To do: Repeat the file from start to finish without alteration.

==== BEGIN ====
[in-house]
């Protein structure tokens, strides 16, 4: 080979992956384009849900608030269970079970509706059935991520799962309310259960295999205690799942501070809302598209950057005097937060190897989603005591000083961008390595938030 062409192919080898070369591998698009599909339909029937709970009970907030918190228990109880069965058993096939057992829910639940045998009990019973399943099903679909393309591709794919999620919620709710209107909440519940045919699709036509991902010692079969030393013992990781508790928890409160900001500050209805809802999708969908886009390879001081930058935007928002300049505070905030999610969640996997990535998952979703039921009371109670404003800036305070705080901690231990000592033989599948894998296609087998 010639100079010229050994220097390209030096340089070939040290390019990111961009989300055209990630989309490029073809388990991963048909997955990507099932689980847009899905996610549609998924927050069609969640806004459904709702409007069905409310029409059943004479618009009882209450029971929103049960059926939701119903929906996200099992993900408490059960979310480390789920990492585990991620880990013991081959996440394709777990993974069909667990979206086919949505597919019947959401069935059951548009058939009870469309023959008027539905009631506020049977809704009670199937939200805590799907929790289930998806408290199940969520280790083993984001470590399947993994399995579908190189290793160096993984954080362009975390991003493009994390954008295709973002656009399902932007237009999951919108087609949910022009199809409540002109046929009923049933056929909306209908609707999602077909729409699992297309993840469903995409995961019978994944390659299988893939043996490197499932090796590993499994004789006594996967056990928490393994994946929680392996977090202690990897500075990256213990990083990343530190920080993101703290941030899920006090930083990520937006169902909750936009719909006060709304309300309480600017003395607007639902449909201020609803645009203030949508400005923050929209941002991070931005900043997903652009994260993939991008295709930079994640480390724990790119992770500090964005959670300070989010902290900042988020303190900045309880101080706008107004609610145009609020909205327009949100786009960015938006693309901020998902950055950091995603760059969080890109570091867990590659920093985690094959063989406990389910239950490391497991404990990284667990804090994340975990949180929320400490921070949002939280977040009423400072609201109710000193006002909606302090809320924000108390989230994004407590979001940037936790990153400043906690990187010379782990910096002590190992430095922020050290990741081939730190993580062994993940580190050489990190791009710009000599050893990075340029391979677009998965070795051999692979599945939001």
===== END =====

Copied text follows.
[in-house]
């Protein structure tokens, strides 16, 4: 080979992956384009849900608030269970079970509706059935991520799962309310259960295999205690799942501070809302598209950057005097937060190897989603005591000083961008390595938030 062409192919080898070369591998698009599909339909029937709970009970907030918190228990109880069965058993096939057992829910639940045998009990019973399943099903679909393309591709794919999620919620709710209107909440519940045919699709036509991902010692079969030393013992990781508790928890409160900001500050209805809802999708969908886009390879001081930058935007928002300049505070905030999610969640996997990535998952979703039921009371109670404003800036305070705080901690231990000592033989599948894998296609087998 010639100079010229050994220097390209030096340089070939040290390019990111961009989300055209990630989309490029073809388990991963048909997955990507099932689980847009899905996610549609998924927050069609969640806004459904709702409007069905409310029409059943004479618009009882209450029971929103049960059926939701119903929906996200099992993900408490059960979310480390789920990492585990991620880990013991081959996440394709777990993974069909667990979206086919949505597919019947959401069935059951548009058939009870469309023959008027539905009631506020049977809704009670199937939200805590799907929790289930998806408290199940969520280790083993984001470590399947993994399995579908190189290793160096993984954080362009975390991003493009994390954008295709973002656009399902932007237009999951919108087609949910022009199809409540002109046929009923049933056929909306209908609707999602077909729409699992297309993840469903995409995961019978994944390659299988893939043996490197499932090796590993499994004789006594996967056990928490393994994946929680392996977090202690990897500075990256213990990083990343530190920080993101703290941030899920006090930083990520937006169902909750936009719909006060709304309300309480600017003395607007639902449909201020609803645009203030949508400005923050929209941002991070931005900043997903652009994260993939991008295709930079994640480390724990790119992770500090964005959670300070989010902290900042988020303190900045309880101080706008107004609610145009609020909205327009949100786009960015938006693309901020998902950055950091995603760059969080890109570091867990590659920093985690094959063989406990389910239950490391497991404990990284667990804090994340975990949180929320400490921070949002939280977040009423400072609201109710000193006002909606302090809320924000108390989230994004407590979001940037936790990153400043906690990187010379782990910096002590190992430095922020050290990741081939730190993580062994993940580190050489990190791009710009000599050893990075340029391979677009998965070795051999692979599945939001």